Book Title: Social work practice and disability communities: An intersectional anti-oppressive approach
Book Description: Abstract: Given the high prevalence of disability worldwide, the status of disabled people remains an area of concern for practitioners who seek to respectfully engage with a stigmatized and often oppressed population. The book encourages practitioners to draw on intersectionality theory, the critical cultural competence framework and anti-oppressive practice approaches to contend with the concerns facing disabled people today. These issues include parenting, mass incarceration, ableism, aging and employment, among others. This title acknowledges difference and multisystemic privilege and oppression while also drawing readers’ attention to the importance of solidarity and allyship when it comes to meaningful social work practice with and social change for disabled people. Detailed Synopsis Including Chapter Summaries: Our first three chapters will be introductory. The first will introduce the concepts of disability and impairment, disability cultures and key theoretical frameworks. The second will introduce our practice model. The third will present key access-related policies in the U.S. Subsequently, each chapter presents a key service area as an organizing framework. Each chapter will present key policy and practice topics drawing on the voices of disabled people as much as possible, with at least one case example demonstrating intersecting social identities, as well as discussion questions. We conclude with a chapter on disability civil rights and disability activism.
Statement of Aims: The main goal of this book will be to introduce an intersectionally-informed and culturally humble approach to anti-oppressive social work practice with disabled people in the United States.
Our primary objective is to present an innovative practice model for social workers to use with disabled people. The main themes woven throughout the book will be intersectionality theory, the cultural humility framework and anti-oppressive practice. Our secondary objective is to present the experiences of a range of disabled people with different social identities in various service areas as a way to inform better social work practice.
We prioritize the voices of disabled people and their experiences with different parts of the health, education, justice and social service arenas. We will accomplish this by pulling together a team of authors who are practitioners, educators, researchers, and advocates with a range of social identities, including disability identities. This textbook’s structure and the new theoretical framework it presents will be a draw for social work educators. Scholars have identified the significant need for more disability-related content in social work curricula given the significant prevalence of disability worldwide.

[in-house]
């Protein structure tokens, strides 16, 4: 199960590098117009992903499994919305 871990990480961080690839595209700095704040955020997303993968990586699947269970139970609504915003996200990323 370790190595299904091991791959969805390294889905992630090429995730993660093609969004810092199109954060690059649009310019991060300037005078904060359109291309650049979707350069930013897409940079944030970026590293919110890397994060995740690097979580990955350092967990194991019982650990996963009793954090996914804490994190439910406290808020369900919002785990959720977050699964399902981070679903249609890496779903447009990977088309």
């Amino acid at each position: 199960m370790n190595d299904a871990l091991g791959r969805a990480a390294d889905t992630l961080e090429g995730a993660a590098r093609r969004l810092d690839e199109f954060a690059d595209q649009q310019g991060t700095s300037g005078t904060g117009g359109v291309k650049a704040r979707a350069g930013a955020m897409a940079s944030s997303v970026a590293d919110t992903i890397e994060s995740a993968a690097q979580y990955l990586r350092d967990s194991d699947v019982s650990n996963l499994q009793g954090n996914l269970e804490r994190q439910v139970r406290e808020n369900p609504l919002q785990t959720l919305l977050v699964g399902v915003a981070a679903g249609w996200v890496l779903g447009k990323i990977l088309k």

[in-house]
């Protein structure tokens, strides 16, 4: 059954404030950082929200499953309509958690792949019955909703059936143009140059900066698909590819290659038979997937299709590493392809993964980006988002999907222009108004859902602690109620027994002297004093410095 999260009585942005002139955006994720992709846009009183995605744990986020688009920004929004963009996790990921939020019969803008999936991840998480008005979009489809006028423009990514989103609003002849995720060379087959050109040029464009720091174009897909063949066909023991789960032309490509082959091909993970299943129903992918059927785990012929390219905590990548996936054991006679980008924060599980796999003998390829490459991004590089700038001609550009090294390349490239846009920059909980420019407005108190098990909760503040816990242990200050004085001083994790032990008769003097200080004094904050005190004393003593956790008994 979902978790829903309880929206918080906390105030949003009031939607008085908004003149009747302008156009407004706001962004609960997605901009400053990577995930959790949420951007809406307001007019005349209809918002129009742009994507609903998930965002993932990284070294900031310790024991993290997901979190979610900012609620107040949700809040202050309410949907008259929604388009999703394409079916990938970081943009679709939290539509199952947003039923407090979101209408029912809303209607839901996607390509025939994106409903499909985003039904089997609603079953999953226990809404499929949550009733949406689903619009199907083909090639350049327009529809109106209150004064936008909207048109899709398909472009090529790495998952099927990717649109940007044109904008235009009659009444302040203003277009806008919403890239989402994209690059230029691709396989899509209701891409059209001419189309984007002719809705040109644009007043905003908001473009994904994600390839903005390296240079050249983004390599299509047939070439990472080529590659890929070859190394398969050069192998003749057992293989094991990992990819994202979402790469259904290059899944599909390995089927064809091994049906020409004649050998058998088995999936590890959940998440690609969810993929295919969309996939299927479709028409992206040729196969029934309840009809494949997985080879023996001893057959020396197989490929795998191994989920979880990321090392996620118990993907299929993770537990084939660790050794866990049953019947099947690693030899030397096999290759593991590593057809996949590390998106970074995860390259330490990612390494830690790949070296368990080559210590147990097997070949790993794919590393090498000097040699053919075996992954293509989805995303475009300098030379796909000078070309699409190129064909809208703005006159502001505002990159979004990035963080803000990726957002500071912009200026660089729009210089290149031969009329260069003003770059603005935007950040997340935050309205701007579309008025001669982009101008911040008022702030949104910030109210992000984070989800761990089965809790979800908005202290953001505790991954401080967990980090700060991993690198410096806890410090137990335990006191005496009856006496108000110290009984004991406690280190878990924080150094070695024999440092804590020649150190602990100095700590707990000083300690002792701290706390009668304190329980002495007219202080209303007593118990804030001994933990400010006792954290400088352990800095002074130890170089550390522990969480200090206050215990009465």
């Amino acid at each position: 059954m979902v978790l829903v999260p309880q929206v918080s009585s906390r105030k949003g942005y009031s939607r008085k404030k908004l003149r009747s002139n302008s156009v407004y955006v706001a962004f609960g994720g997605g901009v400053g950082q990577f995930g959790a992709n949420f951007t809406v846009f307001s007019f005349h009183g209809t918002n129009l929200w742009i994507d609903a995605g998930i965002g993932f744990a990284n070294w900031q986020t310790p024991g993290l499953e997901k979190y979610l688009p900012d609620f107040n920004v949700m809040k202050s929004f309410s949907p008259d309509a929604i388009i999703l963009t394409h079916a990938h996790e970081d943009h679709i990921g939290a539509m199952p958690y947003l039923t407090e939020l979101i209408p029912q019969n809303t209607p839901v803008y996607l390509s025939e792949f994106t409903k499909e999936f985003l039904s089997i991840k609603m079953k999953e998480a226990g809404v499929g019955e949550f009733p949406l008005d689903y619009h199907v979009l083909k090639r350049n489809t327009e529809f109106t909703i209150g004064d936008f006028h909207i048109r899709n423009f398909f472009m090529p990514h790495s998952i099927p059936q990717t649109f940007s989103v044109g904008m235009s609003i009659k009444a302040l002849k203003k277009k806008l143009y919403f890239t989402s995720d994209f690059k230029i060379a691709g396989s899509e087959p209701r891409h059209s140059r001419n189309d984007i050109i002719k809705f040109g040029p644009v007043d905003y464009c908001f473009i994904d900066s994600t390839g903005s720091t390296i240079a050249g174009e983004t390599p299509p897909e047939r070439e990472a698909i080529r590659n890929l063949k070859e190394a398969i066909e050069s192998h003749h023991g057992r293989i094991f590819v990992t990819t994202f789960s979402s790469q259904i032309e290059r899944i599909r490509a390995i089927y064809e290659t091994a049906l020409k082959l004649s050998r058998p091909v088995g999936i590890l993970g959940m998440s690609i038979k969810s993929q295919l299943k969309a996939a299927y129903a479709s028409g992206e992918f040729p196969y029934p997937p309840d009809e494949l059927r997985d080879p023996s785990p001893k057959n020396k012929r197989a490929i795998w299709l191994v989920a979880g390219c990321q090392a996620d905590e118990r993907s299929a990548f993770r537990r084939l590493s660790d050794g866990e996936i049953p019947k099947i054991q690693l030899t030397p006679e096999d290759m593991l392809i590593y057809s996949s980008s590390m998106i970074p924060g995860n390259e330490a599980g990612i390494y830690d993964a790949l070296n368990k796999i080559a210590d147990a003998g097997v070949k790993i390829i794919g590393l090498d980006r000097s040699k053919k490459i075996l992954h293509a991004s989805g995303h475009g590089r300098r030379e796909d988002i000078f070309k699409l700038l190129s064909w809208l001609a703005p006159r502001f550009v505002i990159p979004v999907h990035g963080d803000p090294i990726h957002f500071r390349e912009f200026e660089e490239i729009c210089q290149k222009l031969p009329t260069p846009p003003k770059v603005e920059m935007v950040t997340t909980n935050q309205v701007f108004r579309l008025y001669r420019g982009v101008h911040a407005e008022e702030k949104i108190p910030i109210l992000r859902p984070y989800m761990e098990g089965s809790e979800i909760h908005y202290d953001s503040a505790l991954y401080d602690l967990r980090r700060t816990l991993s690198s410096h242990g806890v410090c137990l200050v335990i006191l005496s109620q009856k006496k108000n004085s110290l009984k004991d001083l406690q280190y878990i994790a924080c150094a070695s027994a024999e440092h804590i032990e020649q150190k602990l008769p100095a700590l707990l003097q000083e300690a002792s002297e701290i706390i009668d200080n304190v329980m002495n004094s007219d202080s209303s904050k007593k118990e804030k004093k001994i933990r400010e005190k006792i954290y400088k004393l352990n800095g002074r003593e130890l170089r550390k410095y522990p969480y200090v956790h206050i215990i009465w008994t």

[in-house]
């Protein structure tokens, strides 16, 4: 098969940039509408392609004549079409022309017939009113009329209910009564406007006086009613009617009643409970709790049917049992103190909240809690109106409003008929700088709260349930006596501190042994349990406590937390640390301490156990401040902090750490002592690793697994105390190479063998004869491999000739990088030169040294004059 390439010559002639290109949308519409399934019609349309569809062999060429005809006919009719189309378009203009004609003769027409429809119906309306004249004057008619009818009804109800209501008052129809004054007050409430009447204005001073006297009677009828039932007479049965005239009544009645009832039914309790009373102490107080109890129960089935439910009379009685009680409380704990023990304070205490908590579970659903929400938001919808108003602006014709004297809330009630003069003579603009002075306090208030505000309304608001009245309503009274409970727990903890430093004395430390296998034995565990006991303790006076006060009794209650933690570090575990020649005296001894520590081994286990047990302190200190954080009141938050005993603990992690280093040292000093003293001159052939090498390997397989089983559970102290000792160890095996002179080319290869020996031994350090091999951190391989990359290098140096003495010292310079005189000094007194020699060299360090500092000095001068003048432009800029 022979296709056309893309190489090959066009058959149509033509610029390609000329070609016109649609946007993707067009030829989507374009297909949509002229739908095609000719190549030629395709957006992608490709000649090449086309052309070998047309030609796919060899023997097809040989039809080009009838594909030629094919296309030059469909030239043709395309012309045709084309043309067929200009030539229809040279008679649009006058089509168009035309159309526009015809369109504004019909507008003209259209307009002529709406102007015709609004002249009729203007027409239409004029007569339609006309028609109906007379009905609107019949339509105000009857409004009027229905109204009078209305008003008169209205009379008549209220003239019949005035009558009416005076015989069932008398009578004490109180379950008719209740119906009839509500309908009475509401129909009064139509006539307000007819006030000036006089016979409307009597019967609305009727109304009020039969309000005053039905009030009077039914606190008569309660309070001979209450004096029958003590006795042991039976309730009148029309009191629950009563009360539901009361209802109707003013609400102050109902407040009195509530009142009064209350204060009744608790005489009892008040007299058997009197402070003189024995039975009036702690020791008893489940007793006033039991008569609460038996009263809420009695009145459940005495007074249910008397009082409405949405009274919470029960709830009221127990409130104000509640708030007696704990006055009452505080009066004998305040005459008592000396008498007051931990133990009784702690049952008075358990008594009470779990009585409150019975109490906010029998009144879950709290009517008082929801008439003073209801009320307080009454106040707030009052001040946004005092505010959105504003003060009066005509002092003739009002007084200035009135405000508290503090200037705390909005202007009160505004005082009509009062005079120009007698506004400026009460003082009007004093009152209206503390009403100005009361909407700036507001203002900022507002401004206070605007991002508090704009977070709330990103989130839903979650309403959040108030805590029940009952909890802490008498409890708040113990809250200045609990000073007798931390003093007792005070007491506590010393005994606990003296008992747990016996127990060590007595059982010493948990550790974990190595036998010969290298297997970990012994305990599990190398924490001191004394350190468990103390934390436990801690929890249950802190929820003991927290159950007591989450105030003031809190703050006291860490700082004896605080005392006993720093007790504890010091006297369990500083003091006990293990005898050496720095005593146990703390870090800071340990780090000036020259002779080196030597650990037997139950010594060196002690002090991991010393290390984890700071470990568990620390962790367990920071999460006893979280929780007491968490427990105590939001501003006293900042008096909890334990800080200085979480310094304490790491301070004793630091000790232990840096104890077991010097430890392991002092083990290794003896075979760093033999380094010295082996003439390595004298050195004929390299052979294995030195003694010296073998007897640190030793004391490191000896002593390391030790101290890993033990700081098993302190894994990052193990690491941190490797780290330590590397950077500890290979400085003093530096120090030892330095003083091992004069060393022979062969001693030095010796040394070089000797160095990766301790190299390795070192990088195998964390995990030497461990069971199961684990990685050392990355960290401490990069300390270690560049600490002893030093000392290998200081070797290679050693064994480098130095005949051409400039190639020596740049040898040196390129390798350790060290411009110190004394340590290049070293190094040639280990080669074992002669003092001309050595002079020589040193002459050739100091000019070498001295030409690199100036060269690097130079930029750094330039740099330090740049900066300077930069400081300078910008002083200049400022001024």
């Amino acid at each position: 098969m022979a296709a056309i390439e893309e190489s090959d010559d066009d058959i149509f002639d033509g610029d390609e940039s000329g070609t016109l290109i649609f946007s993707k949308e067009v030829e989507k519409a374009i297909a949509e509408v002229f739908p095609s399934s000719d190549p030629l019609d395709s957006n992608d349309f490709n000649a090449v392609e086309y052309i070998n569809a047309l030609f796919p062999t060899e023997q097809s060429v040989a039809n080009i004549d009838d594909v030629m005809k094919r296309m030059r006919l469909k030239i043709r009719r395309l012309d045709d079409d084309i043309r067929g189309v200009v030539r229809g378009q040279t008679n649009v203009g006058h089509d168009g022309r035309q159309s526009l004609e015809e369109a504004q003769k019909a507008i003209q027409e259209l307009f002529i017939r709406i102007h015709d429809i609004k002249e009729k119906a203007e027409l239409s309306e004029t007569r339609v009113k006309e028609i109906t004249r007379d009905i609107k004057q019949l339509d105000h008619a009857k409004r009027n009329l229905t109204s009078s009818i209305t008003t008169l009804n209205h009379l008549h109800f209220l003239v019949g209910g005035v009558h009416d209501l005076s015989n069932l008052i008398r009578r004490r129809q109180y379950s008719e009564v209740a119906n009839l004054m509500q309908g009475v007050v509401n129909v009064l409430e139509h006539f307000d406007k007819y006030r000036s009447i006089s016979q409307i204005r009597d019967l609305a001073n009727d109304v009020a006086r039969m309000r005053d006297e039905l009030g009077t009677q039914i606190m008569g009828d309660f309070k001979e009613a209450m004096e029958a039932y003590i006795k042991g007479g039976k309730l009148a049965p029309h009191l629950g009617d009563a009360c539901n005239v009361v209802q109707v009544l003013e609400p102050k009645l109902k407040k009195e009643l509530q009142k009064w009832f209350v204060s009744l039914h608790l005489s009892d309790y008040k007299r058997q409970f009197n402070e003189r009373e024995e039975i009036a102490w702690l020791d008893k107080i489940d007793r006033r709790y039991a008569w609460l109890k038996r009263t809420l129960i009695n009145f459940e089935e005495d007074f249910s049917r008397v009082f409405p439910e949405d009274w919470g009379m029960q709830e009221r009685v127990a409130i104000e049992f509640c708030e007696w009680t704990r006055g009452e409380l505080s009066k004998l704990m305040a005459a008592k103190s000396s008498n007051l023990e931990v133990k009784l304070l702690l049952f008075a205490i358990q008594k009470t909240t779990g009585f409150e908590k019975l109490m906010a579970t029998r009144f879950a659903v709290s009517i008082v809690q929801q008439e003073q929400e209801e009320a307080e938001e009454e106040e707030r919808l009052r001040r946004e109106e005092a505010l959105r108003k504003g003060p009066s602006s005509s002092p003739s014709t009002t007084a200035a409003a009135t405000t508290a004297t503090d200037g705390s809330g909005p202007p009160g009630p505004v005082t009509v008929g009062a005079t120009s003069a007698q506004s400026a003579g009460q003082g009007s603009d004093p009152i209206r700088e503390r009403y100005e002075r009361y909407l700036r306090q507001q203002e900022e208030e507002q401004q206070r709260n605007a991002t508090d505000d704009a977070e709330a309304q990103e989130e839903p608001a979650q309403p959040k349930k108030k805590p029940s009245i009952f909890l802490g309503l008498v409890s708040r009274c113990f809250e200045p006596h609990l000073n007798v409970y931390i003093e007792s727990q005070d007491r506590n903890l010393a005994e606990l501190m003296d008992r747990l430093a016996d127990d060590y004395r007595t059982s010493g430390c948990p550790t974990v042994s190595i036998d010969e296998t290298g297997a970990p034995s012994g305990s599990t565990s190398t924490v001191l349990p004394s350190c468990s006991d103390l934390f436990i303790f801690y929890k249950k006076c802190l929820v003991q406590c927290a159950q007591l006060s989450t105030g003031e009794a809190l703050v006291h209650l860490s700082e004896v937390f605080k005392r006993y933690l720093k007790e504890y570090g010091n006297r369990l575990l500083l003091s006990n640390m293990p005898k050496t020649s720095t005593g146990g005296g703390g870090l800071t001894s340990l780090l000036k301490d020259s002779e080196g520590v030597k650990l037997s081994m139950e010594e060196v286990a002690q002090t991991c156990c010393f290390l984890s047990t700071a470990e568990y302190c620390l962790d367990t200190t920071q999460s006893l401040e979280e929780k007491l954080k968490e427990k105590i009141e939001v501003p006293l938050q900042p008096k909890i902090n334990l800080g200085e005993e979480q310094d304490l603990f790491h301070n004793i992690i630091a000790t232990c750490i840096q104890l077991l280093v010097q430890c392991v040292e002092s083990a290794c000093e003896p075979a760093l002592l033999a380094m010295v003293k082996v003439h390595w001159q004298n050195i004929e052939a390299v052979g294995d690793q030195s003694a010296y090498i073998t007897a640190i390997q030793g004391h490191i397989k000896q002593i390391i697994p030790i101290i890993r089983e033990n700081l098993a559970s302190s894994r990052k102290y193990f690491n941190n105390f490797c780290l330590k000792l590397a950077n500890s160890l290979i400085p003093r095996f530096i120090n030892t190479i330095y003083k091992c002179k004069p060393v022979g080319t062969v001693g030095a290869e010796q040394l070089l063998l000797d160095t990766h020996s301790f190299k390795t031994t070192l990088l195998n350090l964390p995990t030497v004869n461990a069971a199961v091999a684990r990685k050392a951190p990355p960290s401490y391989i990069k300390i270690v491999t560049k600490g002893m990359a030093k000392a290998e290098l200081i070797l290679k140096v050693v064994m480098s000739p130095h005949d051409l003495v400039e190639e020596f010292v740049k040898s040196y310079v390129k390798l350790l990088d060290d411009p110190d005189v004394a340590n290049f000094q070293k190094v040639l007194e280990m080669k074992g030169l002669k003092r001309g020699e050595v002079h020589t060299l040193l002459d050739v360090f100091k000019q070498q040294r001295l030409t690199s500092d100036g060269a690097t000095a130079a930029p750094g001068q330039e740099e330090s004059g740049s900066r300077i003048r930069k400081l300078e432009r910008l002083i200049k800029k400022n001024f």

Designed as a main textbook for social work courses at the bachelor’s and master’s level or for social work practitioners in the field in the U.S., this work moves beyond a traditional segregated approach to the exploration of disability-specific populations, instead taking a more intersectional approach in discussing specific service areas while weaving in information about the experiences of disabled people with a range of social identities.
 An intersectional perspective focuses on the mutually determined influence of multiple, intersecting social identities on our lived experiences within systems of privilege and oppression (Cho, Crenshaw, and McCall, 2013).
 As Tervalon and Murray-Garcia, 1998 state, “cultural humility incorporates a lifelong commitment to self-evaluation and critique, to redressing the power imbalances…, and to developing mutually beneficial and non-paternalistic partnerships with communities on behalf of individuals and defined populations” (p. 123).
 Anti-oppressive practice involves interrogating institutions and structures to recognize how even when social workers are trying to do good, we can replicate bad. Link this to anti-oppressive practice (Baines, 2011).
 We use disability-first language in keeping with current preferences in the disability civil rights community and the preference of one of the authors, who is disabled.
Social work practice and disability communities: An intersectional anti-oppressive approach by Elspeth Slayter; Lisa Johnson; Mallory Cyr; Michael Clarkson-Hendrix; Sandy Leotti; Sharyn DeZelar; Rose Singh; and Esther Son is licensed under a Creative Commons Attribution-NonCommercial-ShareAlike 4.0 International License, except where otherwise noted.
Disability: social aspects